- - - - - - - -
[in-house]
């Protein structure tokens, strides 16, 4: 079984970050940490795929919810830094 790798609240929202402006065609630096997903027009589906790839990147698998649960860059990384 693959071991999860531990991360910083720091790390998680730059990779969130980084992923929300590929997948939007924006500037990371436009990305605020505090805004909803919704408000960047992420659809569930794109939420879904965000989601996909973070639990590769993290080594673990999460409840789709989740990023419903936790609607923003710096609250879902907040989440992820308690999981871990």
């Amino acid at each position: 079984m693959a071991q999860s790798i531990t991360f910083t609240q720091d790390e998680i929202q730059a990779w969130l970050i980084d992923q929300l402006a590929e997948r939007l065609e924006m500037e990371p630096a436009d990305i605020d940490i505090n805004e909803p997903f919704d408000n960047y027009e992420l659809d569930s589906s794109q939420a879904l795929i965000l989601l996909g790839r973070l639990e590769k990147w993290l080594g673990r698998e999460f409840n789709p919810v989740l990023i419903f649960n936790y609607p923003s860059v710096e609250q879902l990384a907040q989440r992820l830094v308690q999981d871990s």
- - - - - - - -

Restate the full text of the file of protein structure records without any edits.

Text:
[in-house]
């Protein structure tokens, strides 16, 4: 079984970050940490795929919810830094 790798609240929202402006065609630096997903027009589906790839990147698998649960860059990384 693959071991999860531990991360910083720091790390998680730059990779969130980084992923929300590929997948939007924006500037990371436009990305605020505090805004909803919704408000960047992420659809569930794109939420879904965000989601996909973070639990590769993290080594673990999460409840789709989740990023419903936790609607923003710096609250879902907040989440992820308690999981871990």
């Amino acid at each position: 079984m693959a071991q999860s790798i531990t991360f910083t609240q720091d790390e998680i929202q730059a990779w969130l970050i980084d992923q929300l402006a590929e997948r939007l065609e924006m500037e990371p630096a436009d990305i605020d940490i505090n805004e909803p997903f919704d408000n960047y027009e992420l659809d569930s589906s794109q939420a879904l795929i965000l989601l996909g790839r973070l639990e590769k990147w993290l080594g673990r698998e999460f409840n789709p919810v989740l990023i419903f649960n936790y609607p923003s860059v710096e609250q879902l990384a907040q989440r992820l830094v308690q999981d871990s």